I think you are doing right and can see that I’ll head a similar direction also, for simplicity. As complicated as feeding your dog can be, I realize it doesn’t have to be. But I’m glad to have researched foods, quantities, nutrition so that I have some better understanding about feeding my dog in a healthy way.

    I’m impressed with what Dr. Mike has put together for us and joined Editors Choice as my way of thanking him.

    Steve

    #43942 Report Abuse
    Corey K
    Member

    Thank you for all of the feedback. Think I still need help so will give more specifics in hopes that there might be some easy answers but I fear not cause things at my house are far too crazy! I live with my husband and adult daughter and between us we have 4 dogs. 3 of them have food issues that cause me questions:

    Missy – 12 year old bearded collie – Would eat nothing but frozen Bil Jac her entire life until she got acid reflux issues 6 wks ago and changing her food was extremely tough. She is now eating (begrudgingly) one cup of natures’ recipe easy to digest chicken dry food, one half cup of rice and one half cup of either boiled ground chicken or boiled ground beef per day.

    Max – 11 year old bearded collie – no health issues – will eat ANYTHING including what he finds in the back yard when he beats me to it. He is currently, happily eating two cups per day of the natures’ recipe easy to digest chicken dry food.

    Frankie – 3 year old dane mix – he is currently eating IAMS large breed proactive years 1-5. Many days he wants nothing to do with it. Also concerned about what I am reading about IAMS testing on animals, but the plus is they do sell it in 50 lb bags at my Costco. I tried mixing in canned with the dry and he wants nothing to do with the wet food. He is having some teeth issues, with mild gingivitis and we are working on that so not sure if that is factoring in.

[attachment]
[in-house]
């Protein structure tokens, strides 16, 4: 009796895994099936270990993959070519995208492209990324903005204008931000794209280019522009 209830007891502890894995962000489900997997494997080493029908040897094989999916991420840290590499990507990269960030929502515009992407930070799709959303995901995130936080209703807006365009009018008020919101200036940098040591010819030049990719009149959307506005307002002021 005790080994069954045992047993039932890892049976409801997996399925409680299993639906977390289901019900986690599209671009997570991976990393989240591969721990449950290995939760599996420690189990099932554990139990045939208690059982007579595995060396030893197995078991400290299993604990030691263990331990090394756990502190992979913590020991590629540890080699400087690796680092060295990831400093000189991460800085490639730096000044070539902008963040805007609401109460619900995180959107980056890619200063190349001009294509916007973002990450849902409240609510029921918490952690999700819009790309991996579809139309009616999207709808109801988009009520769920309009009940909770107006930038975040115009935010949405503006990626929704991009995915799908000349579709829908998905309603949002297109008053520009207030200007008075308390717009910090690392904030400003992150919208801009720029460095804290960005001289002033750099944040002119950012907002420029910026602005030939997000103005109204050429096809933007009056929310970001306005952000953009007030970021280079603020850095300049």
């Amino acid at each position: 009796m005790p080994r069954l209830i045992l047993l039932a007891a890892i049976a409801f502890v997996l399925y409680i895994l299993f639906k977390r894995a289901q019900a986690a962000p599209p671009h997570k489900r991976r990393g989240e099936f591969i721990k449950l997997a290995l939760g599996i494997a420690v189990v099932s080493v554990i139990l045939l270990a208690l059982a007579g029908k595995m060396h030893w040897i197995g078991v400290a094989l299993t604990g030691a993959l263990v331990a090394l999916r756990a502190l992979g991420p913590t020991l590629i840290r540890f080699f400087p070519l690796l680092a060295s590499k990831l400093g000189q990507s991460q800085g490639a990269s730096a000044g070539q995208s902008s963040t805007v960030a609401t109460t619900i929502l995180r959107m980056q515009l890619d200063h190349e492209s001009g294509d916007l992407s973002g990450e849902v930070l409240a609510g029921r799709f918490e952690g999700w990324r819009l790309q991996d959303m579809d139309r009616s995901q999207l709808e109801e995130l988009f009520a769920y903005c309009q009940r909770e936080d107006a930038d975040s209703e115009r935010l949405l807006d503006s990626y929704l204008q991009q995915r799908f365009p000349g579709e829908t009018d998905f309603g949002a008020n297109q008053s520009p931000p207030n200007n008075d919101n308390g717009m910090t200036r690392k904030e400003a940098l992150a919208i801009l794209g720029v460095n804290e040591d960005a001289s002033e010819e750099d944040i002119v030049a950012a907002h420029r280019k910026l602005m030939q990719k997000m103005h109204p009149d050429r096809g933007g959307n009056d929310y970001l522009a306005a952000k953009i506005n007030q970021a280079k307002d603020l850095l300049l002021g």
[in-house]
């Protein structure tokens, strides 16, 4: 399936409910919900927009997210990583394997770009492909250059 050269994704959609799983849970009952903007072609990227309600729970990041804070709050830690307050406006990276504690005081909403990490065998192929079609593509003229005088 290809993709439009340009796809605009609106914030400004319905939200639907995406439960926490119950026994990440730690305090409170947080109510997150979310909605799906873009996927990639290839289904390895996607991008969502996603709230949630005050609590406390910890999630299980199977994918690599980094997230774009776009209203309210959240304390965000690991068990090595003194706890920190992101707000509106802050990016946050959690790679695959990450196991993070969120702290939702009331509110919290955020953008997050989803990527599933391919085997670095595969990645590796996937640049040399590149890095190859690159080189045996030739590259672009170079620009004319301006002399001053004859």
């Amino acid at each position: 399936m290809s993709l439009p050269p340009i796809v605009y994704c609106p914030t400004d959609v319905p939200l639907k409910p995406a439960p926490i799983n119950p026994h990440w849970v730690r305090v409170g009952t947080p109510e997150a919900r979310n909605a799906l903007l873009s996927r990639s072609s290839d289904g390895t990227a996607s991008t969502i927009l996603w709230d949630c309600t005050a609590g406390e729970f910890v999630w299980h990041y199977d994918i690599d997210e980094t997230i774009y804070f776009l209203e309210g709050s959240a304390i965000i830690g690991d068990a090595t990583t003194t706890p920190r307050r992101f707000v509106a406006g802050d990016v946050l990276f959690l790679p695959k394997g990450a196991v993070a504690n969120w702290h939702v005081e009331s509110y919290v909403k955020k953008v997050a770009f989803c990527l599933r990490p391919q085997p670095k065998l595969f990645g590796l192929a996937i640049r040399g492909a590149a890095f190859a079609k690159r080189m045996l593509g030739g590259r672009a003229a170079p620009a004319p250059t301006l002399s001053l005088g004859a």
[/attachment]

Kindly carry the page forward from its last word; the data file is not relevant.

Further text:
Last but not least my daughter’s new puppy Rerun – he is 4 mos old. Rerun is half beagle and half siberian husky – now 30 lbs – vet estimates will be around 60. She is currently feeding him Kirkland signature puppy. He does not seem to like it. He eats very little of it and wants no more.

    I feel like 60% of my life right now revolves around feeding dogs and it is becoming more difficult to manage than I can handle. Of course with the 4 of them in the house, feeding is an event, not just an all day graze – you eat what you are given or you dont get any – but now that everyone but Max has decided to become picky – it now involves each of us coralled to a designated space with our charge for the better part of an hour to hour and a half while we coax whichever dog we have to eat so that we can go on with life.